Link with History Disappears

A link with the early days of Levin will disappear today when Howard’s Hardware shop in Oxford Street is demolished. In the following article the history of the shop and its various owners is described by Mr C. Swanwick.

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The shop is on part of the section bought by Messrs Charles and Fred Roe in 1889 to build the Levin Hotel.

The section frontage was from Queen Street to the present Woolworths Variety.  The hotel and land were sold to Mr McCormack in 1891. 

The front part of Howard’s Hardware shop must be the only building in Levin of 1891 – 1892 vintage.  Comparing a 1900 photo and the present shop the only difference is the alley and that the old-time verandah with supporting posts has been replaced with a suspended one. 

Many years ago my cousin-in-law, Mr Harold Reading told me that he and Mr George France (when they were boys about 1910) saw a fire starting in the hotel dining room window curtain. The hotel was right up to the alley and the dining room was visible through the window right up to the time when that part of the hotel was demolished.

 The boys wanted the fire to get going well before ringing the fire bell.  When the fire was getting well up the curtains, one of them as it would be said now “chickened out” and ran to the Fire Station and rang the bell.  The fire was put out by the brigade before serious damage was done. 

Haswell Bros were advertising in 1916 as grocers in the shop.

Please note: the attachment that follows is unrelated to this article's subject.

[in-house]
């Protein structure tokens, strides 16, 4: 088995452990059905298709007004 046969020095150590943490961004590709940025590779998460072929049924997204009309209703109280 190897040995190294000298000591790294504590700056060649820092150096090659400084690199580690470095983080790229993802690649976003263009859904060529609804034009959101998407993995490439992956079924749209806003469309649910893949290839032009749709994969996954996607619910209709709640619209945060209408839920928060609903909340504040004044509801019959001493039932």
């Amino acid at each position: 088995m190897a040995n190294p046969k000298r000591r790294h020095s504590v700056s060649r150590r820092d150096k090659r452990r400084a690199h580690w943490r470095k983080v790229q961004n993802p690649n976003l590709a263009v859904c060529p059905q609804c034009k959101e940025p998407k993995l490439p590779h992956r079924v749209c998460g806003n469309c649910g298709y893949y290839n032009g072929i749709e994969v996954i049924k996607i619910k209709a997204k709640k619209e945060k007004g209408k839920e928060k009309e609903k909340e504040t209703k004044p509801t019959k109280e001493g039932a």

Mr Wally Hume operated a billiard saloon and was a “bookie” as a sideline, probably before 1920, but definitely by 1924 when Mr Wilkinson bought the barbers’ business next door.  It is thought that Mr Dan Hannan operated the saloon with one of his sons in charge.  Mr Hannan then owned the hotel and the shop. 

A fire occurred in the shop in late 1927, damaging the north wall, part of the roof and floor.  A tailor, Mr Duff had his business in the small place of the north front window. He altered and repaired clothing and did not make men’s clothing. His equipment was damaged.

 
The Hannan Estate asked the Borough Council to have an exemption from the regulation that the damaged wall should be rebuilt in fire resistant material.  At a meeting on November 16, 1927 the councillors were very divided on the matter. One pointed out that it was remiss to let the wall be rebuilt in timber.  Another said the hotel would soon be rebuilt and then a fire resistant wall would have to be built.

(This part of the hotel was not demolished until 1975 and a building built to the boundary until this year). 

The council allowed the wall to be rebuilt in timber.  Mr Hume carried on his “bookie” business in a back room of a nearby shop until the shop was repaired.  The roof had to be rebuilt and part of the floor replaced. 

About 1933 Mr Frank Howard bought the property from the Hannan Estate and opened as a hardware and general merchant business. 

Mr Howard has previously worked at Parker and Vincent’s general merchant shop where the Public Trust is now (in a replaced building).  Mr Howard had five acres of land in Fairfield Road, milking a few cows.  As the “new boy” at Scobie and Co Ltd nursery (now Blacks Orchids) in 1939, my first job in the morning was to get the milk for the house from Mrs Howard. 

Mr Howard’s son, Mr Russell Howard, bought the business in 1947 with Mr Joe Bleakley as partner. 

It was some time in their period of occupancy, or later when Russell operated the business alone that the full rights of the alley and half the rear land of the building to the south were bought. Hitherto, the three shops had the right of use of the alley. This right was apparently written into the land deed.

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Link with History Disappears


Creator:Corrie Swanwick
Creation date:21/04/1984
Publisher:The Chronicle